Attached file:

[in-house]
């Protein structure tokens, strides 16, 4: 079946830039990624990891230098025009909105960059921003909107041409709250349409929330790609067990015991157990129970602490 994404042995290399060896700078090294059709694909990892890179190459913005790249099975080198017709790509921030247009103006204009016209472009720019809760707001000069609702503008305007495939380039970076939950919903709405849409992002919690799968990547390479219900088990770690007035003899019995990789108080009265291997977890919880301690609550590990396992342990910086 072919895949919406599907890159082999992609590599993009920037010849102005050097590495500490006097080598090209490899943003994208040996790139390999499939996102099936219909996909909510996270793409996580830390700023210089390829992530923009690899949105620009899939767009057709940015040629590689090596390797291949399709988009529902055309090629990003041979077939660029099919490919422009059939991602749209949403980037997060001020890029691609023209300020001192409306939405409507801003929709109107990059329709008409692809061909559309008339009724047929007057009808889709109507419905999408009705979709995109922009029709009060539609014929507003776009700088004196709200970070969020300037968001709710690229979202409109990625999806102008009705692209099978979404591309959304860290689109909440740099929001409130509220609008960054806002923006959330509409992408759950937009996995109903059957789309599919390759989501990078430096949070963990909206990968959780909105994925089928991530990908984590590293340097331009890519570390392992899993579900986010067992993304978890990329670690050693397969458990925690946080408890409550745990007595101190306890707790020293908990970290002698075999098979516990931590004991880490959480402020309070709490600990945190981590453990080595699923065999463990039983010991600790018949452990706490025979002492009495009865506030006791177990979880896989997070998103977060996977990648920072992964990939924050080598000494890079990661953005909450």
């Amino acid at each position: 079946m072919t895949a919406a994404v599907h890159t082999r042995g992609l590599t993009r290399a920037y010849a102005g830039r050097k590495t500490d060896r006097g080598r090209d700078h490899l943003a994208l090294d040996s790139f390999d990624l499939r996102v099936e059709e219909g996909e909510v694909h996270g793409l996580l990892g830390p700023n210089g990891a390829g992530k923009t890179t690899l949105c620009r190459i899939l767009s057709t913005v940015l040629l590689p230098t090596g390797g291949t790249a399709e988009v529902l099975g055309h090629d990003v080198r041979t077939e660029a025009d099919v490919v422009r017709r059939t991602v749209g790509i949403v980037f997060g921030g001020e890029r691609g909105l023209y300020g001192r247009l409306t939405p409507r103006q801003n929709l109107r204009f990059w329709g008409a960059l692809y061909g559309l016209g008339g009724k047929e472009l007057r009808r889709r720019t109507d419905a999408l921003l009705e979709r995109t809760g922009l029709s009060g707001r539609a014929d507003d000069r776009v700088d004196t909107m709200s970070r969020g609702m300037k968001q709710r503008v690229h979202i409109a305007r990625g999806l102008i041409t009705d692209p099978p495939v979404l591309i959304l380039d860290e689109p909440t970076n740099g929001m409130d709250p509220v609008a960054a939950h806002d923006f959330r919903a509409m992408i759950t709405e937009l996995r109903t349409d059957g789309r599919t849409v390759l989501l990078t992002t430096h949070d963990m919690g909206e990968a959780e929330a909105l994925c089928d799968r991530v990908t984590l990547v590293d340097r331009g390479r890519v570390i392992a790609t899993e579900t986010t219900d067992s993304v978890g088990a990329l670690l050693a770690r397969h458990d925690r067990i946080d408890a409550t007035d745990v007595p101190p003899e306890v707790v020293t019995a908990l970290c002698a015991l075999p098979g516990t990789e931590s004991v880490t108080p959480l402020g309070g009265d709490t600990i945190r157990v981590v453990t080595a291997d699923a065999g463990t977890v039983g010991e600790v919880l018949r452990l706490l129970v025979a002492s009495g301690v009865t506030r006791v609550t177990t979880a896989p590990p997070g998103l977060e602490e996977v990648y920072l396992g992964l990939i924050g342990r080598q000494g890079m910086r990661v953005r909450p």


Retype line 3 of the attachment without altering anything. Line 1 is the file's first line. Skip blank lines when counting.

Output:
């Amino acid at each position: 079946m072919t895949a919406a994404v599907h890159t082999r042995g992609l590599t993009r290399a920037y010849a102005g830039r050097k590495t500490d060896r006097g080598r090209d700078h490899l943003a994208l090294d040996s790139f390999d990624l499939r996102v099936e059709e219909g996909e909510v694909h996270g793409l996580l990892g830390p700023n210089g990891a390829g992530k923009t890179t690899l949105c620009r190459i899939l767009s057709t913005v940015l040629l590689p230098t090596g390797g291949t790249a399709e988009v529902l099975g055309h090629d990003v080198r041979t077939e660029a025009d099919v490919v422009r017709r059939t991602v749209g790509i949403v980037f997060g921030g001020e890029r691609g909105l023209y300020g001192r247009l409306t939405p409507r103006q801003n929709l109107r204009f990059w329709g008409a960059l692809y061909g559309l016209g008339g009724k047929e472009l007057r009808r889709r720019t109507d419905a999408l921003l009705e979709r995109t809760g922009l029709s009060g707001r539609a014929d507003d000069r776009v700088d004196t909107m709200s970070r969020g609702m300037k968001q709710r503008v690229h979202i409109a305007r990625g999806l102008i041409t009705d692209p099978p495939v979404l591309i959304l380039d860290e689109p909440t970076n740099g929001m409130d709250p509220v609008a960054a939950h806002d923006f959330r919903a509409m992408i759950t709405e937009l996995r109903t349409d059957g789309r599919t849409v390759l989501l990078t992002t430096h949070d963990m919690g909206e990968a959780e929330a909105l994925c089928d799968r991530v990908t984590l990547v590293d340097r331009g390479r890519v570390i392992a790609t899993e579900t986010t219900d067992s993304v978890g088990a990329l670690l050693a770690r397969h458990d925690r067990i946080d408890a409550t007035d745990v007595p101190p003899e306890v707790v020293t019995a908990l970290c002698a015991l075999p098979g516990t990789e931590s004991v880490t108080p959480l402020g309070g009265d709490t600990i945190r157990v981590v453990t080595a291997d699923a065999g463990t977890v039983g010991e600790v919880l018949r452990l706490l129970v025979a002492s009495g301690v009865t506030r006791v609550t177990t979880a896989p590990p997070g998103l977060e602490e996977v990648y920072l396992g992964l990939i924050g342990r080598q000494g890079m910086r990661v953005r909450p």